Thorpe was often described as “a reluctant political spouse,” but she went along as Hickenlooper served two terms as Denver mayor and then became governor of Colorado in 2011. Soon, however, the strain became too much, and the couple separated in 2012 before finalizing their divorce in 2015.
As Hickenlooper’s political career took off, Thorpe continued to work when she could, around the edges of politics. In a 2006 essay called “Finding Motherland,” she described herself as “a part-time everything: part-time stay-at-home mom, part-time professional journalist, and part-time political spouse.” To make that combination work, she gave up tight magazine deadlines and searched for a long-term topic that she could research locally in Denver but that would have national relevance. Settling on young immigrants to the United States, she started to follow four high school seniors whose parents had all come to the country illegally from Mexico. Two of the students were US citizens and two were not, allowing Thorpe to explore how that affected their obstacles and options. The resulting book, Just Like Us (2009), was Thorpe’s first. It won the Colorado Book Award for creative nonfiction and was named one of the best books of the year by the Washington Post.
Thorpe’s next book, Soldier Girls (2014), followed three women who enlisted in the Indiana National Guard just before September 11, 2001. Not originally expecting to see combat, the women found themselves in lengthy deployments in Afghanistan and Iraq before working to settle back into life at home. Acclaimed as “a moving portrait of both the toll that the chaos of wartime military life takes and the numbing realities of being female and poor in this country,” Soldier Girls was named Time magazine’s best nonfiction book of the year.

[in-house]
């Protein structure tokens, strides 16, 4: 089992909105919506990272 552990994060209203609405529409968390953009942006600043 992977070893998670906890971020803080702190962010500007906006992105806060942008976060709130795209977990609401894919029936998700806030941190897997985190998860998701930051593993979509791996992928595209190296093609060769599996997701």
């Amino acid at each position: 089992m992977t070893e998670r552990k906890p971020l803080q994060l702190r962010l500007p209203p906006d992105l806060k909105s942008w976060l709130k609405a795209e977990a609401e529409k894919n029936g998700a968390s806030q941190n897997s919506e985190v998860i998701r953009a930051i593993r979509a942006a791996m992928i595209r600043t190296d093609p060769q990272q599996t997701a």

Thorpe then spent the 2015–16 school year embedded in an English Language Acquisition class at Denver’s South High School, which educates refugees from around the world. Using fourteen translators to interview students and their families, Thorpe followed the class during a tumultuous year when Donald Trump came to political prominence and ultimately won the presidency with a campaign based on anti-immigrant rhetoric and policies. The Newcomers (2017) won Thorpe her second Colorado Book Award for creative nonfiction.
Thorpe has been a strong supporter of the Denver literary community. She does events at local bookstores such as Tattered Cover and BookBar, writes for local publications such as Westword and 5280, and has taught nonfiction at the Lighthouse Writers Workshop and Regis University. In 2019 she was one of the inaugural inductees into the Colorado Authors’ Hall of Fame. Her most recent book, Finding Motherland (2020), is an essay collection that she assembled during the coronavirus pandemic and made available as an e-book or audiobook that local bookstores could easily sell even when customers couldn’t come to them in person.